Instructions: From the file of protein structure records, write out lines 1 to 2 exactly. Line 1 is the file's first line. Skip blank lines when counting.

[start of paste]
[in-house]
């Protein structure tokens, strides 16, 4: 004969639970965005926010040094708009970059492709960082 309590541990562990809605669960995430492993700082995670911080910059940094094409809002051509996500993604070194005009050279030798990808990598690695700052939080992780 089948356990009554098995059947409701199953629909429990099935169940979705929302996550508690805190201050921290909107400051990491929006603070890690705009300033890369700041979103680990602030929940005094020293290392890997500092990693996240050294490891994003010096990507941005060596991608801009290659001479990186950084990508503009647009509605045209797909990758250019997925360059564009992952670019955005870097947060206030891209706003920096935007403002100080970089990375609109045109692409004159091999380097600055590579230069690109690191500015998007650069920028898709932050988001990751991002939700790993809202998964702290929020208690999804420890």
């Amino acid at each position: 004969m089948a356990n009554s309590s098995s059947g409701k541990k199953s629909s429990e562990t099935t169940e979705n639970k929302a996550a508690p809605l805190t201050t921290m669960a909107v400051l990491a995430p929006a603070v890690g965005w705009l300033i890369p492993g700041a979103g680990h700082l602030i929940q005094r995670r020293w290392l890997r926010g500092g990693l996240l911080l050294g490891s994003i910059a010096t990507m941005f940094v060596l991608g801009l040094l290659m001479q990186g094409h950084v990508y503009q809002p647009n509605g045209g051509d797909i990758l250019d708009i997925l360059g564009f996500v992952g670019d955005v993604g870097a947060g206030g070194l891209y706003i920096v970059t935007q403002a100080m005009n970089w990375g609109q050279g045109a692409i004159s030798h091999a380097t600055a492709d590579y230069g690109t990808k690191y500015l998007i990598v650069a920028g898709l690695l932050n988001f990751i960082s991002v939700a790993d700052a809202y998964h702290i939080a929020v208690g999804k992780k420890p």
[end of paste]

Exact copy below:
[in-house]
């Protein structure tokens, strides 16, 4: 004969639970965005926010040094708009970059492709960082 309590541990562990809605669960995430492993700082995670911080910059940094094409809002051509996500993604070194005009050279030798990808990598690695700052939080992780 089948356990009554098995059947409701199953629909429990099935169940979705929302996550508690805190201050921290909107400051990491929006603070890690705009300033890369700041979103680990602030929940005094020293290392890997500092990693996240050294490891994003010096990507941005060596991608801009290659001479990186950084990508503009647009509605045209797909990758250019997925360059564009992952670019955005870097947060206030891209706003920096935007403002100080970089990375609109045109692409004159091999380097600055590579230069690109690191500015998007650069920028898709932050988001990751991002939700790993809202998964702290929020208690999804420890």